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6 Best Practices in IRT Implementation for Clinical Trials in APAC

In 2019, the Asia Pacific (APAC) region represented 20% of all registered trials & 22.5% of all active/ongoing trials. To keep up with this pace, APAC Study Managers, Investigators and Supply Chain Managers (who have, until today, managed manual record-keeping in clinical trials) need to automate. IRT presents an opportunity for pharmaceutical sponsors conducting clinical trials in the APAC region to significantly improve productivity and data integrity.

The following steps serve as a best-practice approach to implementing an IRT in the APAC region. When system development proceeds in this way, the resulting tool will suit the study, and development time and costs will be minimized.

  1. Assemble the Project Design Team. On the sponsor side, this group typically includes the Clinical Team, the Drug Supply Team, Biostatisticians, and Data Managers. The vendor would normally involve Developers, Testers and Quality Assurance Specialists, led by a Business Analyst. To ensure efficient and clear communication, a project leader should be designated to funnel information from the stakeholders to the vendor.
  2. Hold a workshop to introduce the Project Design Team to what an IRT system can do prior to kicking off the project. It is recommended to walk through the system capabilities and show team members a demo of a sample system. This ensures that all parties have the same understanding of what is possible before they embark on the challenge of determining specific needs.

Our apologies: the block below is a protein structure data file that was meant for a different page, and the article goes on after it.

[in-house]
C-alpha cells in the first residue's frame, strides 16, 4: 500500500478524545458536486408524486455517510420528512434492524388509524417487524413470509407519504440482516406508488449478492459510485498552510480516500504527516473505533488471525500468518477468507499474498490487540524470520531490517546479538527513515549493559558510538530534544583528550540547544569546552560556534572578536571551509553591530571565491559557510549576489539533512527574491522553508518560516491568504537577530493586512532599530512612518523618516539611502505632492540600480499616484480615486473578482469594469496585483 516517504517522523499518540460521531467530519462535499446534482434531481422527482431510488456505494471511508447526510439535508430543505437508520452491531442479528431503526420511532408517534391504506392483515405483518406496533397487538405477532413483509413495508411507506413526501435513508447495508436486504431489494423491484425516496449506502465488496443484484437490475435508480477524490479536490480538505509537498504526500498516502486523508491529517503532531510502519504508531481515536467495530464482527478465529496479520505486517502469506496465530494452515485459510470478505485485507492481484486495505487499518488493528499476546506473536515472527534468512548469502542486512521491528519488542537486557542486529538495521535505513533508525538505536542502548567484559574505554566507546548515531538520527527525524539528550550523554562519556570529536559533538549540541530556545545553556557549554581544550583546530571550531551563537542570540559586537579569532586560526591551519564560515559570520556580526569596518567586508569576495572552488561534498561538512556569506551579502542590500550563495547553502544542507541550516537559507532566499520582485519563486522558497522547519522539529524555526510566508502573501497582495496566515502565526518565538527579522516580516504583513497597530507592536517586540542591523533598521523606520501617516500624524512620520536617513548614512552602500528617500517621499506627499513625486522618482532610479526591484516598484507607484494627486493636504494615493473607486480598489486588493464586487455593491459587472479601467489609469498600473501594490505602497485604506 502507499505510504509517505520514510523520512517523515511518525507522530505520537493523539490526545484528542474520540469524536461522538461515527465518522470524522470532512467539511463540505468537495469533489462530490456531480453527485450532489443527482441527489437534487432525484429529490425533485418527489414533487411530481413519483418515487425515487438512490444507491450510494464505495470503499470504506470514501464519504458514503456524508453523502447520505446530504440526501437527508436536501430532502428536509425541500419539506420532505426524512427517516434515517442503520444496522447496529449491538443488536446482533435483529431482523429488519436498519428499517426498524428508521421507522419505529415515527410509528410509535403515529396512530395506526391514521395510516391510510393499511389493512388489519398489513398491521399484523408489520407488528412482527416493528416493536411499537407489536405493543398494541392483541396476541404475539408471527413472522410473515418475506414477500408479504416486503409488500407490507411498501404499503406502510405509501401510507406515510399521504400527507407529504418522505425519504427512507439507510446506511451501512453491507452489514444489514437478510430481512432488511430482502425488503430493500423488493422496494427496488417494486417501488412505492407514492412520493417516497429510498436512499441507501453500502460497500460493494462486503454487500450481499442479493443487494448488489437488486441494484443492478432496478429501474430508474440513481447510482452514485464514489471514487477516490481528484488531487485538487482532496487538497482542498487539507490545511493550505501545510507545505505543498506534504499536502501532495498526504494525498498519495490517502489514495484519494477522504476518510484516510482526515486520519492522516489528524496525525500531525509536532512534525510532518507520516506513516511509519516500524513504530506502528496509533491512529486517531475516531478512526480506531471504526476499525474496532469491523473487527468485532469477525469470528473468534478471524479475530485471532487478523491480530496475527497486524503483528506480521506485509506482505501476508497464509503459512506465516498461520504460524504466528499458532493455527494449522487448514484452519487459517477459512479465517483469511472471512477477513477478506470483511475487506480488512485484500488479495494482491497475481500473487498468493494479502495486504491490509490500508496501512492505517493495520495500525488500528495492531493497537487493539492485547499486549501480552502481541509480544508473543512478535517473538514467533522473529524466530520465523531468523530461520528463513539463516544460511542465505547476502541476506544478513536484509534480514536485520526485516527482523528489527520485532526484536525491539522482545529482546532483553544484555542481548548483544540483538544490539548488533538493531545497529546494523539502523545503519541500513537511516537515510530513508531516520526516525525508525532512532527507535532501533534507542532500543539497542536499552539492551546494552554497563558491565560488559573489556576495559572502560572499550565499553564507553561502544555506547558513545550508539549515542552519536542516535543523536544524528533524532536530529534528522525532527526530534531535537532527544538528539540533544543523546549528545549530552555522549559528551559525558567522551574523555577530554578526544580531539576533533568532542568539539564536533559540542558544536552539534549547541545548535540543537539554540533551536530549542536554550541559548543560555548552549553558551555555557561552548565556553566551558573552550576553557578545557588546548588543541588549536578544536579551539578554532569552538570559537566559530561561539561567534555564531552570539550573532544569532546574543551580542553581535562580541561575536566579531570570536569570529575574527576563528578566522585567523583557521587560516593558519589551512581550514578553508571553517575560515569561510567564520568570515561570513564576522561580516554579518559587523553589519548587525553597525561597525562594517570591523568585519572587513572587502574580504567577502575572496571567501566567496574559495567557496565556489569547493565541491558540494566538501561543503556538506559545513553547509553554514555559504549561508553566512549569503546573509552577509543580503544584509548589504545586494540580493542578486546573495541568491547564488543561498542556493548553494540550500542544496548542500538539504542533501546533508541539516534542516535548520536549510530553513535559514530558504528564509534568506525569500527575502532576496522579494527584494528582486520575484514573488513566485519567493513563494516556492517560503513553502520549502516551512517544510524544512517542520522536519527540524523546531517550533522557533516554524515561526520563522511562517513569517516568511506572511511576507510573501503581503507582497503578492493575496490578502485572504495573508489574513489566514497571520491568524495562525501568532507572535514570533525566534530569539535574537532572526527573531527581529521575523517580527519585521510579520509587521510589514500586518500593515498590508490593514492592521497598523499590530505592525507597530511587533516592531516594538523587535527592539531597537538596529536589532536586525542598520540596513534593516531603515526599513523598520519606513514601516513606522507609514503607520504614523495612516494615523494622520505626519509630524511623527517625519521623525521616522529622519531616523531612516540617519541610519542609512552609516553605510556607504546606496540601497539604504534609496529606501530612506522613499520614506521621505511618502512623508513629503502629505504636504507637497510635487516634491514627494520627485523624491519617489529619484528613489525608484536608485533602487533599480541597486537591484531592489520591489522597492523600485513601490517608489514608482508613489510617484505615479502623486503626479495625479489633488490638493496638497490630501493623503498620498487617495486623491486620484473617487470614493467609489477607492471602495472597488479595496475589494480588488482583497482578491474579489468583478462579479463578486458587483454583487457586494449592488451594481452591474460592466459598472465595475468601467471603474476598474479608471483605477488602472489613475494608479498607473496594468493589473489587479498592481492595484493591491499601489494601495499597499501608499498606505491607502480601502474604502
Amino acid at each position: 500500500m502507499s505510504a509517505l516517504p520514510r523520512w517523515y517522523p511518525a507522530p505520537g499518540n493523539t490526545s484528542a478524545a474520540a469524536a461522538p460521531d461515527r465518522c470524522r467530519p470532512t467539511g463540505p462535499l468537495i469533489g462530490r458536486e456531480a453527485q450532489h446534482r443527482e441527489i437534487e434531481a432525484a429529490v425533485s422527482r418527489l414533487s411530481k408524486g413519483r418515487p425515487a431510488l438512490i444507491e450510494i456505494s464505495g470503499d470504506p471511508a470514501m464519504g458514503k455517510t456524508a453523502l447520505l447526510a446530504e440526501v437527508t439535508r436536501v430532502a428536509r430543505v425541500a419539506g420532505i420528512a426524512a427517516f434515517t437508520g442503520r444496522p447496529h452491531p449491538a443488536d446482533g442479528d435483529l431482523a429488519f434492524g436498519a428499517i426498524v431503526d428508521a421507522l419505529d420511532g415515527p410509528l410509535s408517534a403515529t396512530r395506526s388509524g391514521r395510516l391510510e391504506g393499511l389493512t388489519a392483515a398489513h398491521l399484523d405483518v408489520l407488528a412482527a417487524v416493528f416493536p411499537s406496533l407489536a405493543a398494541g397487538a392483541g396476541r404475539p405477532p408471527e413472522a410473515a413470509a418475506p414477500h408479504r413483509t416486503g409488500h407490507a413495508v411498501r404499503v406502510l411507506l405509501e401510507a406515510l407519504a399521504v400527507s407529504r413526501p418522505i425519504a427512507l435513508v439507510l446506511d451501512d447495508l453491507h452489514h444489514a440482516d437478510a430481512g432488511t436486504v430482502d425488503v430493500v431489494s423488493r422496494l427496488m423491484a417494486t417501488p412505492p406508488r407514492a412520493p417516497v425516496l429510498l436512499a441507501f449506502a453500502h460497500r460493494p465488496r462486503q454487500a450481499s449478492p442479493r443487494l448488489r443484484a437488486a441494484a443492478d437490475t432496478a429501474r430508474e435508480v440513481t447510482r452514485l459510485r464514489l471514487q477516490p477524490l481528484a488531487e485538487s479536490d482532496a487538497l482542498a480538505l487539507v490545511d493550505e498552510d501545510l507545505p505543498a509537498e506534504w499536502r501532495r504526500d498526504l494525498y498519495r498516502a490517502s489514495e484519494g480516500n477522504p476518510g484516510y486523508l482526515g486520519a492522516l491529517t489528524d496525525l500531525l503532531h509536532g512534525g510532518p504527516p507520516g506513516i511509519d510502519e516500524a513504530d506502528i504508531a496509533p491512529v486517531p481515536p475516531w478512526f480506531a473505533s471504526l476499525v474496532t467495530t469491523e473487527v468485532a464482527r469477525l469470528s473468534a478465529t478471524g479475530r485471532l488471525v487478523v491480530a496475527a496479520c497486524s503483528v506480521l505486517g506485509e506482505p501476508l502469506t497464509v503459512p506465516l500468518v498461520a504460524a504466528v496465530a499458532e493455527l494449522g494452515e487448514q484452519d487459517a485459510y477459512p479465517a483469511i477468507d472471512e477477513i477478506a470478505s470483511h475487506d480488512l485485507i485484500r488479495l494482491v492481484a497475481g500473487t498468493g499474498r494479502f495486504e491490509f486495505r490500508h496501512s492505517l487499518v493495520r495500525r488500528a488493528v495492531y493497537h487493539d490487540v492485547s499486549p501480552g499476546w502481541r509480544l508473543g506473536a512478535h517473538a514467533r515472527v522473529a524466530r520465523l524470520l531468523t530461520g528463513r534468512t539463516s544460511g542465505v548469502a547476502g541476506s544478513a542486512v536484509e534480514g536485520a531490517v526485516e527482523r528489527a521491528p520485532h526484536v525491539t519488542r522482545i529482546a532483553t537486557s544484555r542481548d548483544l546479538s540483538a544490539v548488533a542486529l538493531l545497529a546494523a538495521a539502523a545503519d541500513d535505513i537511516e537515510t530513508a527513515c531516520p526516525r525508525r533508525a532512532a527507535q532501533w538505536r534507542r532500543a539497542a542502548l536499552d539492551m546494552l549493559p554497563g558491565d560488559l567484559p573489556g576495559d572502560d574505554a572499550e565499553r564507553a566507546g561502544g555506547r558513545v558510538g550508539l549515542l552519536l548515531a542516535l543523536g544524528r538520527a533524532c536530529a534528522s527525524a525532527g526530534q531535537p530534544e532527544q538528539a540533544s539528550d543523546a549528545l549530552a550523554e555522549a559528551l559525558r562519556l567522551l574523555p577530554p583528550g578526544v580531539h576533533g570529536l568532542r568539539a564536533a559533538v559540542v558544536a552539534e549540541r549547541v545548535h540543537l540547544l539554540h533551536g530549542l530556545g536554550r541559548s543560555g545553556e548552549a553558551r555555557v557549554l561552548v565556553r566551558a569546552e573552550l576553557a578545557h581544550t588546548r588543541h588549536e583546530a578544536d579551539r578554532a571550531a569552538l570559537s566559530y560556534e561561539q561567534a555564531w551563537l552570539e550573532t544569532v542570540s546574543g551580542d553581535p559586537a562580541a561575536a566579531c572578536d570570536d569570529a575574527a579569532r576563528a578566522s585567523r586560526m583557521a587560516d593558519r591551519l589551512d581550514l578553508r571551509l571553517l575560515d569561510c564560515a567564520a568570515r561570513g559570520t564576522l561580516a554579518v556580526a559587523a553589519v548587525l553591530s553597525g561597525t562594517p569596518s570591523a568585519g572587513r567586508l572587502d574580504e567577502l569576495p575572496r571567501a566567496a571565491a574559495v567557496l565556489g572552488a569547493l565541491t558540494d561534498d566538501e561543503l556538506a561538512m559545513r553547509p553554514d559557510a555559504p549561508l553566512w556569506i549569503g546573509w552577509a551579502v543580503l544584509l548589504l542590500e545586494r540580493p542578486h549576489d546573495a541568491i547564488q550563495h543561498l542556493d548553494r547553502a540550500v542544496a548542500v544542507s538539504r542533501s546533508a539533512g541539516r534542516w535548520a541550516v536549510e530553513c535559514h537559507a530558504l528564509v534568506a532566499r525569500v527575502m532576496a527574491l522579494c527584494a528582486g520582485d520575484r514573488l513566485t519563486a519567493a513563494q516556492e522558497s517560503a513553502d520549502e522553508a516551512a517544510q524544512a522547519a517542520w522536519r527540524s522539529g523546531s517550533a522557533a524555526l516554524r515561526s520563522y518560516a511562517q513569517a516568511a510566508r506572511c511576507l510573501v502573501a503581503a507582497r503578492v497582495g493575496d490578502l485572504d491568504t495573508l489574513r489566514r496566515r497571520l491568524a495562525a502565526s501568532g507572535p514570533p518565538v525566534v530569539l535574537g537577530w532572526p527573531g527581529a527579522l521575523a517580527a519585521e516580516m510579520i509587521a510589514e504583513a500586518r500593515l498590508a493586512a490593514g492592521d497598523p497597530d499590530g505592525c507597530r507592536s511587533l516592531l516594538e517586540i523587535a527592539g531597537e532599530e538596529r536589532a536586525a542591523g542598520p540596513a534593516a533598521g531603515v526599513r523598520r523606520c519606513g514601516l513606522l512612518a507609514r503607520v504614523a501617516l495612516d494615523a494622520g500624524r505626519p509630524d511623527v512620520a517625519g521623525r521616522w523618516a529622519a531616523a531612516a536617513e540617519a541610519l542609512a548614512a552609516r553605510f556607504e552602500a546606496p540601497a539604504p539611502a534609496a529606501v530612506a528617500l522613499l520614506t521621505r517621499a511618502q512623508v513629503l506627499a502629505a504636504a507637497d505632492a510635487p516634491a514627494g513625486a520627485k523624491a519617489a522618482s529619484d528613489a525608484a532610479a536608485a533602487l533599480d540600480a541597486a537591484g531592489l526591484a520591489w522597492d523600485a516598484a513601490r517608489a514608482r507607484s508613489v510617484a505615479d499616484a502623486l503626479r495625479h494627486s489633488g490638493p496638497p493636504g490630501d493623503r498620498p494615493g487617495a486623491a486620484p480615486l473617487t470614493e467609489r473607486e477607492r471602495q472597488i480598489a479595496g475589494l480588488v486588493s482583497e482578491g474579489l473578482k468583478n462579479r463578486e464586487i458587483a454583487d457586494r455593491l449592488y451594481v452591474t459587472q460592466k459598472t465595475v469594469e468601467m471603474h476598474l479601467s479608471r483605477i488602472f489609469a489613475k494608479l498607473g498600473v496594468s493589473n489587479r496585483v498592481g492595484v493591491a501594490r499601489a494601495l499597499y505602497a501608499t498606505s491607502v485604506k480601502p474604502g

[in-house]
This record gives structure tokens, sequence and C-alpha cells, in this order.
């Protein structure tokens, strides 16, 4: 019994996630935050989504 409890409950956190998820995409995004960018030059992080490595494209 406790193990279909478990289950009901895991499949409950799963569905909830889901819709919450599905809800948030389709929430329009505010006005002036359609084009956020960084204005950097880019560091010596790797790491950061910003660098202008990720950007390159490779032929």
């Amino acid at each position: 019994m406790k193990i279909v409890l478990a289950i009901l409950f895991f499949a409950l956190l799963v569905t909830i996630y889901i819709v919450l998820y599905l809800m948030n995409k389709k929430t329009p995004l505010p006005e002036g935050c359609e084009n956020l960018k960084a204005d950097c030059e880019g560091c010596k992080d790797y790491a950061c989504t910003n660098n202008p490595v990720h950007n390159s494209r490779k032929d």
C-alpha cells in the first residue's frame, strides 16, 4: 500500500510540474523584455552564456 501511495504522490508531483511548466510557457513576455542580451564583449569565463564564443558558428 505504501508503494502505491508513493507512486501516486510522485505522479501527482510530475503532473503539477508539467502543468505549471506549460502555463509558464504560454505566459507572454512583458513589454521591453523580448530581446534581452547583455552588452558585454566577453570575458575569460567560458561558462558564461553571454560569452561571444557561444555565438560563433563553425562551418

3. Gather the specifications for the IRT using a systematic process. Working through a User Requirements Specification (URS) sheet helps direct the process of defining the project scope and the particulars of what will be needed. To properly configure the system, the developers will need input on a host of study elements. An experienced development team can ensure that the recommended approach is compliant with all applicable regulatory mandates from various ministries and regulatory bodies.
  4. Develop the system, using templates for standard functionality and customizing only those elements that are unique to the study. The development time can be cut down significantly when standard functionality will suffice, and the system can be built using established templates.
  5. Perform User Acceptance Testing (UAT) of the system. This is usually a multi-step process, with the vendor performing an initial UAT, followed by a sponsor UAT. The sponsor is provided with a test plan containing specific test cases and instructions on how to execute the UAT.
  6. Launch the system. It is recommended that all site users should be invited to an investigator meeting, where they receive training appropriate to their role. Ideally, they should all be provided with a quick reference guide bearing step-by-step directions on accessing and using the system.

The ultimate performance and value of an IRT system developed and implemented for APAC clinical trials can be assured through rigorous quality checks at four stages in the start-up phase: when requirements are finalized, once the code is programmed, after testing is completed, and during the implementation process when the system is ready to go live. Companies operating in APAC can look forward to a great leap in efficiency by adopting a well-tested IRT solution.

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